We return to our semi-regular series of short interviews with contributors to Elsewhere and other friends of the journal. Today we have five questions for Louise Slocombe, whose essay 'Quarantine' on the Point Nepean quarantine station in Melbourne, appeared in Elsewhere No.05. You can find our more about Elsewhere No.05 and order your copy here.
What does home mean to you?
That’s always a difficult question for an immigrant. I love living in New Zealand and it was very easy to settle when I moved here from Britain ten years ago, but I find that the feeling of having uprooted myself has grown stronger over the years. So home has to be more than one place for me – it is both where I live now, but also the places and people that I reconnect with when I visit Britain.
What is your favourite place?
Wellington in New Zealand, where I live, has an ideal balance (for me anyway) between being big enough to have a happening cultural life but small enough to escape from without having to get into a car. At the same time, it is in a completely ridiculous location for a city – on a major faultline, built over rugged hills and steep valleys, and subject to crazy winds. It’s the sort of place you only live in because you want to, but these things all give it a vibe that I really like, not to mention the great views from every hilltop.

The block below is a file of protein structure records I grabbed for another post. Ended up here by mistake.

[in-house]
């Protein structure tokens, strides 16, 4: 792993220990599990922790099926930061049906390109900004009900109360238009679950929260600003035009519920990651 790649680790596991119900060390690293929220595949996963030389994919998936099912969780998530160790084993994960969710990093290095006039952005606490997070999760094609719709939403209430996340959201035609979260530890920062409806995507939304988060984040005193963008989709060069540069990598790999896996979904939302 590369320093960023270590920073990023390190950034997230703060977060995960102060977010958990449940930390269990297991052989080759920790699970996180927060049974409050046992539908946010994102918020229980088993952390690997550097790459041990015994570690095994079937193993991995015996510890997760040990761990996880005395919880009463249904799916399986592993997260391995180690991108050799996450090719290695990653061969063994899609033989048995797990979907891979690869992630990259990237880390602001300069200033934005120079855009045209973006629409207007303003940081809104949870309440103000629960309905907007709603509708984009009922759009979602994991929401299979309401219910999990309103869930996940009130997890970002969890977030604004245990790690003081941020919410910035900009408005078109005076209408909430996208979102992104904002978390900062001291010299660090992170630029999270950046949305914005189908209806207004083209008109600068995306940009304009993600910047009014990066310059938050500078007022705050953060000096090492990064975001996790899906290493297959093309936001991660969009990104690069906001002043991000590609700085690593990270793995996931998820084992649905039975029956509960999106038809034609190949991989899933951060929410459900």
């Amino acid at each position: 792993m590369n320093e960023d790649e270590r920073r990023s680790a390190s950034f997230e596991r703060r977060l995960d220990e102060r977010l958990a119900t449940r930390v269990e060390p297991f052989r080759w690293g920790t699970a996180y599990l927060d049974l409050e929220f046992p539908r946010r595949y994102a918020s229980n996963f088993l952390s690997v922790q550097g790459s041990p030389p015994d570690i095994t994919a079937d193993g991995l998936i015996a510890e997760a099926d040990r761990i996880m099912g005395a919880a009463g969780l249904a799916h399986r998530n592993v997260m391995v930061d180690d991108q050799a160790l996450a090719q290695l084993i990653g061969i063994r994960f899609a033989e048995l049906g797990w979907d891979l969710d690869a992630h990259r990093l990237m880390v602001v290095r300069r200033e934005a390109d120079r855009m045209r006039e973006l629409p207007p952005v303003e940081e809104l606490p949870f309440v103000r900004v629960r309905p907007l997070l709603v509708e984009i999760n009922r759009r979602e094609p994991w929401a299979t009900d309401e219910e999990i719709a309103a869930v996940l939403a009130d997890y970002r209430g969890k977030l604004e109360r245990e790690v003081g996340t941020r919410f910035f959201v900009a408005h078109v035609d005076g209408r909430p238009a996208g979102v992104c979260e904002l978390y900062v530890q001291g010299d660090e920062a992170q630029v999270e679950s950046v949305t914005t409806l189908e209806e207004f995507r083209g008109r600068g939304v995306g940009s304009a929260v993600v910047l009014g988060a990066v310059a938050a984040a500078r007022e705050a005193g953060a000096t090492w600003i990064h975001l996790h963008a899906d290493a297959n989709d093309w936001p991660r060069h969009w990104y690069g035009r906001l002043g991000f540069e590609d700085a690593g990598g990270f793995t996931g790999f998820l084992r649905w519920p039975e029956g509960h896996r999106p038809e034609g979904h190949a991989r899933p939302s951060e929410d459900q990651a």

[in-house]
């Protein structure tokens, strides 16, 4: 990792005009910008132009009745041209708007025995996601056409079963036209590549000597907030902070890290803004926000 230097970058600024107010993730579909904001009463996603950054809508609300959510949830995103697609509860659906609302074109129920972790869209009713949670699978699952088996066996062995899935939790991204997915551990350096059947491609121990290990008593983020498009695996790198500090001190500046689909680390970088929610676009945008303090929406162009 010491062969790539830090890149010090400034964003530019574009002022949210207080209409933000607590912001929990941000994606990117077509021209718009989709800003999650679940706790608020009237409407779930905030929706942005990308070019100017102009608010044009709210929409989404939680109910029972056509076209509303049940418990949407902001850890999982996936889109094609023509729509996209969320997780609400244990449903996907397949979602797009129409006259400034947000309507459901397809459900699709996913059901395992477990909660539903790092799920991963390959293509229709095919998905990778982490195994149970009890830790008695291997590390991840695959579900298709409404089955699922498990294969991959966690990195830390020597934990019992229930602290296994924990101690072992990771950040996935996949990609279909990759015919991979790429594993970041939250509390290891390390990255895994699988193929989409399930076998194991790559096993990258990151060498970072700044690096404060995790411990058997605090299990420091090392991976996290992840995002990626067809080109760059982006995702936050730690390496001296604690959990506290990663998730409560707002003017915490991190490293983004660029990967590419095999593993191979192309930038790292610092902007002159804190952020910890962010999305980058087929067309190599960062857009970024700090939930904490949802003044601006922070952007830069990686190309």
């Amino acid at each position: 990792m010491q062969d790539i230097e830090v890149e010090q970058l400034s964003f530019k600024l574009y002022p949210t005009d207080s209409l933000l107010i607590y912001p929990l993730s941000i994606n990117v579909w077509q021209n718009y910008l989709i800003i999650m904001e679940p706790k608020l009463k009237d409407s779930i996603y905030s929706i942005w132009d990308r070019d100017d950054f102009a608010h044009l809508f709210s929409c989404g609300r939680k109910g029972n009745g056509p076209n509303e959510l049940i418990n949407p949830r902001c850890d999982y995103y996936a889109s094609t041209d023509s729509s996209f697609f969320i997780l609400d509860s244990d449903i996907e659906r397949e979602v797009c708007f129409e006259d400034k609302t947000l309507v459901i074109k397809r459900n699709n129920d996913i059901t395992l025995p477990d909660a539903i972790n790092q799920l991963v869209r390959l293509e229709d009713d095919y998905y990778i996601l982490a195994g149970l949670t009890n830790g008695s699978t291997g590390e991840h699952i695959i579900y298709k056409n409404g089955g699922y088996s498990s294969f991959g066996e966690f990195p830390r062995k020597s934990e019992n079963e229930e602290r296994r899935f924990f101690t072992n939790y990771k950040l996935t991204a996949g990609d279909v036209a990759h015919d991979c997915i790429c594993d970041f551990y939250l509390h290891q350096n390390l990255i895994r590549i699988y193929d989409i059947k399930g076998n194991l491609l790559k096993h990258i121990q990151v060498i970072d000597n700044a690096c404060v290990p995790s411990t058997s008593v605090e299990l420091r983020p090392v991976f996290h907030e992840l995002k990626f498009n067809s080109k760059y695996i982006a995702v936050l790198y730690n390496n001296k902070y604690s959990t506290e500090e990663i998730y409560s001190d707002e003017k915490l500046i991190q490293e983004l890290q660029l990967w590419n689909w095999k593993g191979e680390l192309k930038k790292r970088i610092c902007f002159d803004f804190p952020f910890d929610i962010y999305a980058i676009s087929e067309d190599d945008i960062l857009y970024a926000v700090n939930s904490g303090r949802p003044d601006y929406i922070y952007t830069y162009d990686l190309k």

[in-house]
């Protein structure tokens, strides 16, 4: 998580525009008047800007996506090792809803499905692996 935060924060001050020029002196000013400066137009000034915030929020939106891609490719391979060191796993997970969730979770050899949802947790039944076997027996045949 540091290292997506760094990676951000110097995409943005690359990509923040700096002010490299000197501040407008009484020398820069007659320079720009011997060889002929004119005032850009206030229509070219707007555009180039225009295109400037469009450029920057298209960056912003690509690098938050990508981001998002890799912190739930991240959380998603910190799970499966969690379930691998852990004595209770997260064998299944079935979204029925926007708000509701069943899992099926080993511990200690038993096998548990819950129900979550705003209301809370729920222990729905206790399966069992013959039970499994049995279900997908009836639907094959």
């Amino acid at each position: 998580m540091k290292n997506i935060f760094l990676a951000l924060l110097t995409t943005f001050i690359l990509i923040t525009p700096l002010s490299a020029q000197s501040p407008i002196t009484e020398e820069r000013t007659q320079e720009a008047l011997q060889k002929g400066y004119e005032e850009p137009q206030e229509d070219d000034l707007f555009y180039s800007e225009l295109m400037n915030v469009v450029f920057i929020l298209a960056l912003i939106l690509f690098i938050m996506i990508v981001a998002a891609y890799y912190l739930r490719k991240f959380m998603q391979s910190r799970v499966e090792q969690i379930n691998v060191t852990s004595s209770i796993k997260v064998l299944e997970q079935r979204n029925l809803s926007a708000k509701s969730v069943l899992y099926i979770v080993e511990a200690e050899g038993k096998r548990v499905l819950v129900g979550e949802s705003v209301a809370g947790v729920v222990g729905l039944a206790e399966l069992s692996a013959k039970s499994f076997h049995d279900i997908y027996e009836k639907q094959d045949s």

What is beyond your front door?
Lots of native birds – I live on the edge of the city, close to a wildlife sanctuary that has been amazingly successful in bringing native birds back to the city. Watching them gives me a huge amount of pleasure. If I venture further afield I can get down to the city and the harbour, or I can head off into the bush and wander for as long as I feel like wandering.
What place would you most like to visit?
I would really love to visit the subantarctic islands, which have amazing flora and fauna, and I also like the idea of how remote and wild they are. Needless to say, they are not easy or cheap to get to, but that all adds to the attraction.
What are you reading right now?
At the moment, I’m reading about the psychology of memory. There is some really beautiful writing about memory – it seems to be a subject that invites the use of metaphors.